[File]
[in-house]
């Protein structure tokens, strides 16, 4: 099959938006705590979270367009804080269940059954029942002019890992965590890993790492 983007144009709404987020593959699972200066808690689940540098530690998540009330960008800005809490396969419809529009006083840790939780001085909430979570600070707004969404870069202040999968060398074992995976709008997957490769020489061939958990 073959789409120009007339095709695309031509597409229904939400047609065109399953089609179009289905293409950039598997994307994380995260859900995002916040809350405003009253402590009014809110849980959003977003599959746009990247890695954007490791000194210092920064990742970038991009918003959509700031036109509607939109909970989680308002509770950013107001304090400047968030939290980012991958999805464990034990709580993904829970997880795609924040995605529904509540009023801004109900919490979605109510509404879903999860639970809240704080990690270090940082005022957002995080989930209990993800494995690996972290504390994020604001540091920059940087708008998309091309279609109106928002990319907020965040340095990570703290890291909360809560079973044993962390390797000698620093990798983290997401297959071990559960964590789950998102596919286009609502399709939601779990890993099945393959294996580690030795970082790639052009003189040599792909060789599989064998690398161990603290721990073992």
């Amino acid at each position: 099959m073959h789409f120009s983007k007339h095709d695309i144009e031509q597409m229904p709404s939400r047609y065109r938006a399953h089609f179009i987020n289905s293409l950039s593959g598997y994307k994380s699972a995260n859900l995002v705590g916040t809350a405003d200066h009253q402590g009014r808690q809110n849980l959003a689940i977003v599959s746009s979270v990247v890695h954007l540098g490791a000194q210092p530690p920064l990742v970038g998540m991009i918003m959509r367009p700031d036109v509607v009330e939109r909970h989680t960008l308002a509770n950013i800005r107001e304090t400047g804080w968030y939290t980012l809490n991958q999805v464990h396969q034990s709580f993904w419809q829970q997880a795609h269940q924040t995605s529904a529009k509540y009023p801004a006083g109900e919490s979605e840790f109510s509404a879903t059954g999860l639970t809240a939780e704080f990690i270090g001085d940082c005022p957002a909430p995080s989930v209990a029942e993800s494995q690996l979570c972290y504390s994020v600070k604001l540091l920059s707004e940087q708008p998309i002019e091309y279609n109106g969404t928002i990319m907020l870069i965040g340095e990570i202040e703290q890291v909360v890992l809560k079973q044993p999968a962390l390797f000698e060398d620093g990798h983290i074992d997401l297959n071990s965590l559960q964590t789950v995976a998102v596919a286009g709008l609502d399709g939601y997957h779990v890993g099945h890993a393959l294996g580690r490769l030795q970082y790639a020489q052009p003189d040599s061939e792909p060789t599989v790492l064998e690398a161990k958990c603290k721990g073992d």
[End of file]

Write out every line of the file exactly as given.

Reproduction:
[in-house]
């Protein structure tokens, strides 16, 4: 099959938006705590979270367009804080269940059954029942002019890992965590890993790492 983007144009709404987020593959699972200066808690689940540098530690998540009330960008800005809490396969419809529009006083840790939780001085909430979570600070707004969404870069202040999968060398074992995976709008997957490769020489061939958990 073959789409120009007339095709695309031509597409229904939400047609065109399953089609179009289905293409950039598997994307994380995260859900995002916040809350405003009253402590009014809110849980959003977003599959746009990247890695954007490791000194210092920064990742970038991009918003959509700031036109509607939109909970989680308002509770950013107001304090400047968030939290980012991958999805464990034990709580993904829970997880795609924040995605529904509540009023801004109900919490979605109510509404879903999860639970809240704080990690270090940082005022957002995080989930209990993800494995690996972290504390994020604001540091920059940087708008998309091309279609109106928002990319907020965040340095990570703290890291909360809560079973044993962390390797000698620093990798983290997401297959071990559960964590789950998102596919286009609502399709939601779990890993099945393959294996580690030795970082790639052009003189040599792909060789599989064998690398161990603290721990073992």
């Amino acid at each position: 099959m073959h789409f120009s983007k007339h095709d695309i144009e031509q597409m229904p709404s939400r047609y065109r938006a399953h089609f179009i987020n289905s293409l950039s593959g598997y994307k994380s699972a995260n859900l995002v705590g916040t809350a405003d200066h009253q402590g009014r808690q809110n849980l959003a689940i977003v599959s746009s979270v990247v890695h954007l540098g490791a000194q210092p530690p920064l990742v970038g998540m991009i918003m959509r367009p700031d036109v509607v009330e939109r909970h989680t960008l308002a509770n950013i800005r107001e304090t400047g804080w968030y939290t980012l809490n991958q999805v464990h396969q034990s709580f993904w419809q829970q997880a795609h269940q924040t995605s529904a529009k509540y009023p801004a006083g109900e919490s979605e840790f109510s509404a879903t059954g999860l639970t809240a939780e704080f990690i270090g001085d940082c005022p957002a909430p995080s989930v209990a029942e993800s494995q690996l979570c972290y504390s994020v600070k604001l540091l920059s707004e940087q708008p998309i002019e091309y279609n109106g969404t928002i990319m907020l870069i965040g340095e990570i202040e703290q890291v909360v890992l809560k079973q044993p999968a962390l390797f000698e060398d620093g990798h983290i074992d997401l297959n071990s965590l559960q964590t789950v995976a998102v596919a286009g709008l609502d399709g939601y997957h779990v890993g099945h890993a393959l294996g580690r490769l030795q970082y790639a020489q052009p003189d040599s061939e792909p060789t599989v790492l064998e690398a161990k958990c603290k721990g073992d």